Sjors helps a volunteer from the Grand Canyon Hiking and Backpacking Association place wire cages around trees. Photo/India Hesse
GRAND CANYON, Ariz. – To be legendary is to be remarkable enough to be famous or very well known. Grand Canyon has a habit of turning people into legends – like Sjors Horstman.
Originally from an emigrant family from the Netherlands, Sjors has spent the last 27 years at the bottom of the Grand Canyon, volunteering at Phantom Ranch.
The name Sjors derives from the Netherlands. Horstman is his last name, although he prefers to just go by Sjors.
“Sjors is a Dutch name,” he said. “I don’t tell people too often (my last name). It’s spelled with one n, two n’s make it German.”
Sjors’ family emigrated from the Netherlands to the U.S. when Sjors was four. He grew up in California with a family that loved to camp. They appreciated the opportunities the national parks offered and from an early age Sjors learned to enjoy the outdoors.
“We came to the United States and got an eight cylinder car and camped every weekend for the first 10 years we were in the United States,” he said. “Every summer we would go and hit the national parks in the western United States and Canada.”
Sjors has been to many of the major national parks and after he grew up, he continued to travel. In 1981 he drove 25,000 miles around North America visiting national parks along the way.
For a living, Sjors worked as a TV technician at a small company in L.A. His job took him from house to house making repairs to TV sets. As time passed, Sjors began to yearn for something different.
“I felt like I was on an assembly line,” he said. “I would fix five to eight TV’s a day. So that’s when I started doing more traveling on my own, going overseas.”
Sjors visited Europe and Africa before booking a one-year trip around the Pacific. His ticket on Singapore Airlines and New Zealand Airlines cost $1,700.
“It was cheaper to travel than to live in the United States,” he said. “So that’s what I did.”
Little did he realize he was about to embark on a journey that would forever alter his life.
After visiting Asia, Australia, New Zealand and spending six weeks hiking in Nepal, Sjors landed in Hawaii.
“That is where the big thing happened in my life,” Sjors said. “I saw a volcano erupt on a backpacking trip. That was the encore of the whole trip and the realization came to me … there is no way I can go back to L.A. and start fixing people’s TV’s so they can watch soap operas.”
With that realization, Sjors returned to L.A. where he picked up his car and took off on a six-month trip to Alaska. He returned to L.A. after the trip to work as a driver, delivering airplane parts. In his spare time he would head to the beach to watch for whales – something he had done since he was a teenager.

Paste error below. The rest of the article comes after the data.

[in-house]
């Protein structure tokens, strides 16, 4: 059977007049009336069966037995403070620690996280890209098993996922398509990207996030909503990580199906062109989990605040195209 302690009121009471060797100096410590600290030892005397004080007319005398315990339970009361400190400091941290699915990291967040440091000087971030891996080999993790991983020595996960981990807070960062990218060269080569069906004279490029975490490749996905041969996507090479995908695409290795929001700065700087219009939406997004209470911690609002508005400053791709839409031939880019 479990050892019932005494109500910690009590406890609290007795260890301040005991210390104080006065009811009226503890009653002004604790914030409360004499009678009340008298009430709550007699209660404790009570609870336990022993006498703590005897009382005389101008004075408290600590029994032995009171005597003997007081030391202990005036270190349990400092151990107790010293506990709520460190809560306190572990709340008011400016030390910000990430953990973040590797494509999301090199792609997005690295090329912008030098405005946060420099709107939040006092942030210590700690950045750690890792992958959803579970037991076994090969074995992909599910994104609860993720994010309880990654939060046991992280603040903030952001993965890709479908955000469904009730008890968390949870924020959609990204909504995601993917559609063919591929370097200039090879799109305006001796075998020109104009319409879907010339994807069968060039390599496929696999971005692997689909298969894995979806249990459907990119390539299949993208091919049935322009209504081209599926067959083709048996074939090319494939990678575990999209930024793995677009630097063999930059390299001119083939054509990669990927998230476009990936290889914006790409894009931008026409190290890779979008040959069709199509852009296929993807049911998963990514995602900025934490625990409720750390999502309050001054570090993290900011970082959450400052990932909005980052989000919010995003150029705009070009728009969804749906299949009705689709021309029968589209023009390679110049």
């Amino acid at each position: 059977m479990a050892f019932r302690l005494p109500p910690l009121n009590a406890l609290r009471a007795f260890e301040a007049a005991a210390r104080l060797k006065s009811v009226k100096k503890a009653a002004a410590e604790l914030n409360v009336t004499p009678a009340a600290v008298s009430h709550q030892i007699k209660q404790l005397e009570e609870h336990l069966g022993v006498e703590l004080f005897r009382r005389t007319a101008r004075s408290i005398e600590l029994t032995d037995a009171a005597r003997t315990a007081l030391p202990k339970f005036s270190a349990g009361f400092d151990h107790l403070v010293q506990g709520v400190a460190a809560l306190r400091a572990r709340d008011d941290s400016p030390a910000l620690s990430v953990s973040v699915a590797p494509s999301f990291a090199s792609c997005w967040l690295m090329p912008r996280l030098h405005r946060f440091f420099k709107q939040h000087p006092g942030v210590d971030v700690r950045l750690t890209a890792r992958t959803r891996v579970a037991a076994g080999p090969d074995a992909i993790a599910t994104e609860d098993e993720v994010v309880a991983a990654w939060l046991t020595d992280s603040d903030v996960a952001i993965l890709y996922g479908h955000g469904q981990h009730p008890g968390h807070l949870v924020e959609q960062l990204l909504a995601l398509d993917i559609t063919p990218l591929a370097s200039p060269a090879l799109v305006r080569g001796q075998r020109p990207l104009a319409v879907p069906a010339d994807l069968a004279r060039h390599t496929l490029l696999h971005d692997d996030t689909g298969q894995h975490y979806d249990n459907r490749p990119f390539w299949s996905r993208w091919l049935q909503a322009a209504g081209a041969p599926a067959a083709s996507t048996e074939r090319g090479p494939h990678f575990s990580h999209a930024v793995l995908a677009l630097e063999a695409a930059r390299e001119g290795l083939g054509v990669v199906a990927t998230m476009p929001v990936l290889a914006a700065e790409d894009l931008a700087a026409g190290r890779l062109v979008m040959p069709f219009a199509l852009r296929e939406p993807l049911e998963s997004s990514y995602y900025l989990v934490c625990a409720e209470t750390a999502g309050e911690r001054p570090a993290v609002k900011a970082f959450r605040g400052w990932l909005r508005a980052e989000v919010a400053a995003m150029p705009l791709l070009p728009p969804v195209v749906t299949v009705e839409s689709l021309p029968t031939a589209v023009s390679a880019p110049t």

He began volunteering to watch and collect data on whales – getting his first taste of volunteer work.
He lived in his truck, spending most nights above the beaches and homes in Palo Verde, California.
“I had a big view and all these rich homes behind me,” he said. “They would call the cops, but eventually the cops got to know me…’that’s the guy that’s always watching whales,’ they’d say.”
One day as he was scanning the horizon for whales, Sjors overheard two strangers sayingGrand Canyon National Park needed volunteers to collect data for a project on the Colorado River. He was interested.
As a child, Sjors family had taken him to the South Rim for his first glimpse of the Canyon.
“I remember looking down and I could see the buildings (Phantom Ranch) and I thought, ‘only an idiot would hike down there,'” Sjors said.
Sjors would spend almost half of his life at the bottom.
His first hike into the Canyon was in the mid 1970s as a young adult. Ever since that trip, he had been fascinated by the idea of taking a river trip on the Colorado. He was excited to discover the volunteers needed for the volunteer project – collecting data on the effects Glen Canyon Dam was having on the river (Glen Canyon Environmental Studies, 1986), would be a part of a boat trip on the Colorado.
“To me it was just a scam to get into the Canyon,” Sjors said.
The scam worked. With prior experience collecting data on whales, Sjors was in. He would spend the next several weeks on the Colorado. Following his initial volunteer trip, he landed a spot as a seasonal volunteer campground host on the North Rim.